By Armand Meding
Private rhino protection initiatives will start tomorrow, 24 July, with the training of the first seven recruits who would assist in the containing and exposing of the five syndicates so far identified by the Ministry of Environment and Tourismspearheaded by Minister Pohamba Shifeta.
“The time for talking is over. It is now time for action,” said an adamant Jofie Lamprecht, founding member of the Conserving Our Valuable Elephant and Rhino (COVER) organisation.
“The first recruits will be used on commercial farms and conservancies.”
Lamprecht’s statement falls right in line with the government’s steps to eradicate the poaching of rhinos and elephants in Namibia, with recent arrest made of alleged poachers from the five different poaching syndicates operating in Namibia.
Earlier this month, Shifeta informed the nation that 41 poachers were arrested, but told Informanté yesterday that the number of arrests have increased since then.
“This is however not the end. Many more arrests will be made soon and the ministry will inform the public accordingly.”
COVER, consisting of many smaller organisations also involved in the conservation of animals in Namibia, held a meeting with Security Solutions Africa.
“This company has the experience in combatting illegal rhino and elephant hunting and offered to train Namibians to capture these poachers,” Lamprecht said.
COVER aims to train trackers and anti-poaching units, as well as to promote advocacy for the legalisation of the sale of rhino horns and the using of Unmanned Aerial Vehicles (UAVs) for surveillance purposes.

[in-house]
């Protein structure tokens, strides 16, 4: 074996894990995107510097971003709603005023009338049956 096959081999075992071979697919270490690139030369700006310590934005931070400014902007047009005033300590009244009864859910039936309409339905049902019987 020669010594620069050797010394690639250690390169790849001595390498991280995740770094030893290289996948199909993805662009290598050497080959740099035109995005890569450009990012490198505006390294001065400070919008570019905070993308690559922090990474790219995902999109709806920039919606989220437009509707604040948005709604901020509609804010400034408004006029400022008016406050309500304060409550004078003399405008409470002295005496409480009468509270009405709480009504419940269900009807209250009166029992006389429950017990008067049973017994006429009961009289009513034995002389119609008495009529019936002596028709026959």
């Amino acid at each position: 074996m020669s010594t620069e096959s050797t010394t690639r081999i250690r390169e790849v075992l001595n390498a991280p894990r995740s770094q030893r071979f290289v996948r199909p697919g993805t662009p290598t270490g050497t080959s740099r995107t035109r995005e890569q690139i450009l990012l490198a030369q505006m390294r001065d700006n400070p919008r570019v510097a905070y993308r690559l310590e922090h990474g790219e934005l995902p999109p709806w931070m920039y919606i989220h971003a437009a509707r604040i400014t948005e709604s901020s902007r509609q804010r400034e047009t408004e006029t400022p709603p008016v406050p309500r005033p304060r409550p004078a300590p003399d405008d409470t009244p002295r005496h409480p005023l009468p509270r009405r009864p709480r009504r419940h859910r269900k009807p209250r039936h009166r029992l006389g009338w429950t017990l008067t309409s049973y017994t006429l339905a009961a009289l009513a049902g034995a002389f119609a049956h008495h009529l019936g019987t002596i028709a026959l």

Lamprecht stated that the proper training of Namibians as anti-poaching units (APUs) is a necessity as they will face armed criminals that will shoot at them if threatened.
“These APUs will also consist of professional trackers and me-dics to ensure the team is ready for anything,” he said.
Shifeta welcomed the training of Namibians against poaching, as long as it is done in good faith and within the legal framework of the country. However, he issued a warning to these companies that conducted the training.
“Recruits should be properly screened as to ensure that training is not conducted with members of one of the five poaching syndicates operating in Namibia,” he said. According to Lam-
precht, the legalisation of the sale of rhino horns and ivory will help conservation, adding that government might submit a request in this regard to the Convention on International Trade in Endangered Species (CITES) which will meet in March next year.
“This money can be ploughed back in the Game Products Trust Fund to be utilised again for conservation purposes such as training and equipment.”
COVER prides itself when it comes to transparency and honesty. The organisation has reported alleged wrongdoings by one of its members, Next Generation Conservation Trust.